(e) (1) Any person who touches an intimate part of another person, if the touching is against the will of the person touched, and is for the specific purpose of sexual arousal, sexual gratification, or sexual abuse, is guilty of misdemeanor sexual battery [The first sexual battery subdivision comes with a penalty of at most one year, so they're both misdemeanors. No idea why they're described differently.]
Again, rape requires sexual intercourse, so that's ruled out. As for sexual battery, it's her intimate parts that need to be touched, not your own. But, let's presume that we do get to that level of touching. The statute doesn't specify just what it means for an act to be against someone's will, but as it's written it seems like if you make a move and are rebuffed, you've just committed a crime. Even if you immediately back off and respect the other person's boundaries, the law seems written broadly enough to make one false step a criminal offense. Sorry, TofuTofu, and sorry to every guy who has ever made a move towards second base and had his hand pushed away -- you're all criminals now.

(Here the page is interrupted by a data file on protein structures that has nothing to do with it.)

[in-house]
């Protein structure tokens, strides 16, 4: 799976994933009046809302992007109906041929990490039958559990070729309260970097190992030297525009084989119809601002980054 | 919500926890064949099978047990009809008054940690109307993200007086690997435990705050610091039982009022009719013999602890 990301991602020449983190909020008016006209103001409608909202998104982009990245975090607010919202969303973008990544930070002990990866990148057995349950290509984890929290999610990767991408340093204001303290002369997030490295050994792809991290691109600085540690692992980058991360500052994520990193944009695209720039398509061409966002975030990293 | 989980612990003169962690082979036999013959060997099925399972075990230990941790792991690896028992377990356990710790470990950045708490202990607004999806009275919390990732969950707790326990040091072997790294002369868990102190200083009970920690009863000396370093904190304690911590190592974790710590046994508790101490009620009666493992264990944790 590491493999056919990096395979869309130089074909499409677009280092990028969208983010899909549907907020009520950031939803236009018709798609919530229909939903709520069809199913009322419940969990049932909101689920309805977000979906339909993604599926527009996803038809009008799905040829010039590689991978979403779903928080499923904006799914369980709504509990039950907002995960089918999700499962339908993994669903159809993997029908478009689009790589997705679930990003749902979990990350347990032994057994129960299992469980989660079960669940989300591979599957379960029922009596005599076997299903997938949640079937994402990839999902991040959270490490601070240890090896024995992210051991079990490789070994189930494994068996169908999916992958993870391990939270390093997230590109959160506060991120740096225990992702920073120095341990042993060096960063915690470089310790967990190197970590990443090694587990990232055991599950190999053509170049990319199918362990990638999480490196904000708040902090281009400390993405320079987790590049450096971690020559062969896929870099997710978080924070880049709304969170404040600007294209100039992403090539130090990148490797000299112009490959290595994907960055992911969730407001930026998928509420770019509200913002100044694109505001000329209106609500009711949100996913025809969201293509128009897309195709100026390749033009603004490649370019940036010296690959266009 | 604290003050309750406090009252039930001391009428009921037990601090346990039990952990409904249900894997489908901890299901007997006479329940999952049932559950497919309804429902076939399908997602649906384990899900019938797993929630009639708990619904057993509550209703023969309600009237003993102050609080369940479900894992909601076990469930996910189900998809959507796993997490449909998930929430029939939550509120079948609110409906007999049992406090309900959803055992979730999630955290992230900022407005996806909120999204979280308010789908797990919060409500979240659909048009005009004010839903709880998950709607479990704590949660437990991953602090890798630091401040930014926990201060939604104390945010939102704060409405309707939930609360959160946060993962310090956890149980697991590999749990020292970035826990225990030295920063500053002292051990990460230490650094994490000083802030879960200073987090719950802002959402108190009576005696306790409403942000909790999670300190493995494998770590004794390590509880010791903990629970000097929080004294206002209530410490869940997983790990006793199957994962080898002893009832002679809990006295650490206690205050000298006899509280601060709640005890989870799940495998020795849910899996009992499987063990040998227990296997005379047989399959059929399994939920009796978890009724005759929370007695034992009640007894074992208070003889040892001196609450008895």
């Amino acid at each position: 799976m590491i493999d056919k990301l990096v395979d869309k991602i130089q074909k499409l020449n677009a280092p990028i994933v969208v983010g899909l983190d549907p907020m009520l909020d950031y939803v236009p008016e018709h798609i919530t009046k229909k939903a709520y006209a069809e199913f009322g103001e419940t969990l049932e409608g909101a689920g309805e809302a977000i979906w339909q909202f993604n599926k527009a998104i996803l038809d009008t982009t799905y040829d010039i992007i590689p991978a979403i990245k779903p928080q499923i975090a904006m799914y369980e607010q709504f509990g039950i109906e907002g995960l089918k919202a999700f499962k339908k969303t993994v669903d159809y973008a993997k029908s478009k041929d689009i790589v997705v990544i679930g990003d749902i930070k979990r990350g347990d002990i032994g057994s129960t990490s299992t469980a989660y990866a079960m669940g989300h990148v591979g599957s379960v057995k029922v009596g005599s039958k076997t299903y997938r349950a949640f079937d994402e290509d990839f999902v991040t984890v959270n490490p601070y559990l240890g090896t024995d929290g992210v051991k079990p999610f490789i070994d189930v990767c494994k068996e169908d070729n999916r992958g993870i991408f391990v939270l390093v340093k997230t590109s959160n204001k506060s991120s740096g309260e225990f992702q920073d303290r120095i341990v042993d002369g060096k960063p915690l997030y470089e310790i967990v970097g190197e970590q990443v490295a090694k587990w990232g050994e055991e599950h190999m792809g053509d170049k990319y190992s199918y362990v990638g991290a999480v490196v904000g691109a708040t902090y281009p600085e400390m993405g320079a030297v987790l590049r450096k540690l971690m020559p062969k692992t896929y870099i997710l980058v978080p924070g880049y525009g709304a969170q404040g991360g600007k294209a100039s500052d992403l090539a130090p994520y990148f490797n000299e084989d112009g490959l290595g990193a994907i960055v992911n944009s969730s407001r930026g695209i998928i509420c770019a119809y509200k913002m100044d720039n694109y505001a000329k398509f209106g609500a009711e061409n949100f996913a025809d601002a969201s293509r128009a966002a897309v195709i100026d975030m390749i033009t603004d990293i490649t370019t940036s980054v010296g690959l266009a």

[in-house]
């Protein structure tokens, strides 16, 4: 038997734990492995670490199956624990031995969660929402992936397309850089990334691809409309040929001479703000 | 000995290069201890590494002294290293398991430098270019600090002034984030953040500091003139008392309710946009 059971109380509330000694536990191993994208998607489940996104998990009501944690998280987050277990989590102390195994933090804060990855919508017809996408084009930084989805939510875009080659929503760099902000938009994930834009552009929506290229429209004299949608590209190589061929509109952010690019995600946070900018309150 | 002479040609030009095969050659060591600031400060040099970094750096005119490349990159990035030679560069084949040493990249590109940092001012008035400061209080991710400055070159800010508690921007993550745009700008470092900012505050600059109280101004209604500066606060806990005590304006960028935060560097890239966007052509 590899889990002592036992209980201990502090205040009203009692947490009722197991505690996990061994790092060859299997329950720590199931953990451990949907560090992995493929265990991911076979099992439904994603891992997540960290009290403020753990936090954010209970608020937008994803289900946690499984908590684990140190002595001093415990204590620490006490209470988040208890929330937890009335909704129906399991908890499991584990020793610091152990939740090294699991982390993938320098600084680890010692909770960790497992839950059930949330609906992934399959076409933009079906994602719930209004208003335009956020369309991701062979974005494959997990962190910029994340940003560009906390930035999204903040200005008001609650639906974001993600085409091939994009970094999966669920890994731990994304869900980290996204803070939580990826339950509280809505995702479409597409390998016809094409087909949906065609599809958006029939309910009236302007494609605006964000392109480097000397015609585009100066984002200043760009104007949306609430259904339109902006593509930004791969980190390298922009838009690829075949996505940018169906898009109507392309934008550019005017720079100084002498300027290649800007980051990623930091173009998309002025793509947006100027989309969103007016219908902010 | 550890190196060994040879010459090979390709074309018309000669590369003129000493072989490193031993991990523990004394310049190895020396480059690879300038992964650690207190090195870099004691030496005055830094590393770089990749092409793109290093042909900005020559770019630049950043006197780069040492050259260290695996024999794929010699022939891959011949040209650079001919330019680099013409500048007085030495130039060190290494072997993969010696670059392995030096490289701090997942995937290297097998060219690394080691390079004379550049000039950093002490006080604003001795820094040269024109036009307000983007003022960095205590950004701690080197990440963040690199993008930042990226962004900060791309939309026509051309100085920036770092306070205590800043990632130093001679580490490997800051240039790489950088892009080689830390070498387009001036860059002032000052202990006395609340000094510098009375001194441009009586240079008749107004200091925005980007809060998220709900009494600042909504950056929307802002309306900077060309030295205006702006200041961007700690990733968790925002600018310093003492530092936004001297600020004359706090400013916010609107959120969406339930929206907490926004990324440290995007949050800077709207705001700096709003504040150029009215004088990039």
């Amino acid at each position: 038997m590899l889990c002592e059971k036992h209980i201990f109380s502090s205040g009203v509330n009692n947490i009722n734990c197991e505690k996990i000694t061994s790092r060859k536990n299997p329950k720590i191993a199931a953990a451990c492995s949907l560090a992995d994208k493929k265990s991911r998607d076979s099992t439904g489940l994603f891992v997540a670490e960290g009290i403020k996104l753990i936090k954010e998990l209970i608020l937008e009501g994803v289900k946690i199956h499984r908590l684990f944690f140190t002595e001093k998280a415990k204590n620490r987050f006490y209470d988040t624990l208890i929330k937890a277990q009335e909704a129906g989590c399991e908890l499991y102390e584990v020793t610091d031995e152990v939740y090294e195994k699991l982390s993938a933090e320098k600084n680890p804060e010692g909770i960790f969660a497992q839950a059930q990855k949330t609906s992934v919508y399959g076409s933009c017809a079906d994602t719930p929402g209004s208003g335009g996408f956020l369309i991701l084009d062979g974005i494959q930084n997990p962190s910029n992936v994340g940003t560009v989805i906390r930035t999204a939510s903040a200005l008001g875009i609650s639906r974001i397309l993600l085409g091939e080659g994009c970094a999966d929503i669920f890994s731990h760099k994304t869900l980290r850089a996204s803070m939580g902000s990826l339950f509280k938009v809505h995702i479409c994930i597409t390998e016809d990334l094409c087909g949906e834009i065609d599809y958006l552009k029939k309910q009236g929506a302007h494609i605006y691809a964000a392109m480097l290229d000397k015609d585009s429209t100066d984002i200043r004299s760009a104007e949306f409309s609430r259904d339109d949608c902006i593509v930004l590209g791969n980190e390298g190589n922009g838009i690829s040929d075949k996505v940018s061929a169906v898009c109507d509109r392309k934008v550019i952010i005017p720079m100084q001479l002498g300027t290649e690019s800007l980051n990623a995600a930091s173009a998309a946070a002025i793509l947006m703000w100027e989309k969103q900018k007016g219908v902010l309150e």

Lastly here comes Connecticut, which doesn't have a crime specifically designated as rape, but instead just uses various levels of sexual assault, so we're going to pick the highest and lowest degrees:
CT Sexual Assault 1st:
Conn. Gen. Stat. § 53a-70. Sexual assault in the first degree
(a) A person is guilty of sexual assault in the first degree when such person
(1) compels another person to engage in sexual intercourse by the use of force against such other person or a third person, or by the threat of use of force against such other person or against a third person which reasonably c auses such person to fear physical injury to such person or a third person
CT Sexual Assault 4th:
Conn. Gen. Stat. § 53a-73a. Sexual assault in the fourth degree
(a) A person is guilty of sexual assault in the fourth degree when:
(2) such person subjects another person to sexual contact without such other person's consent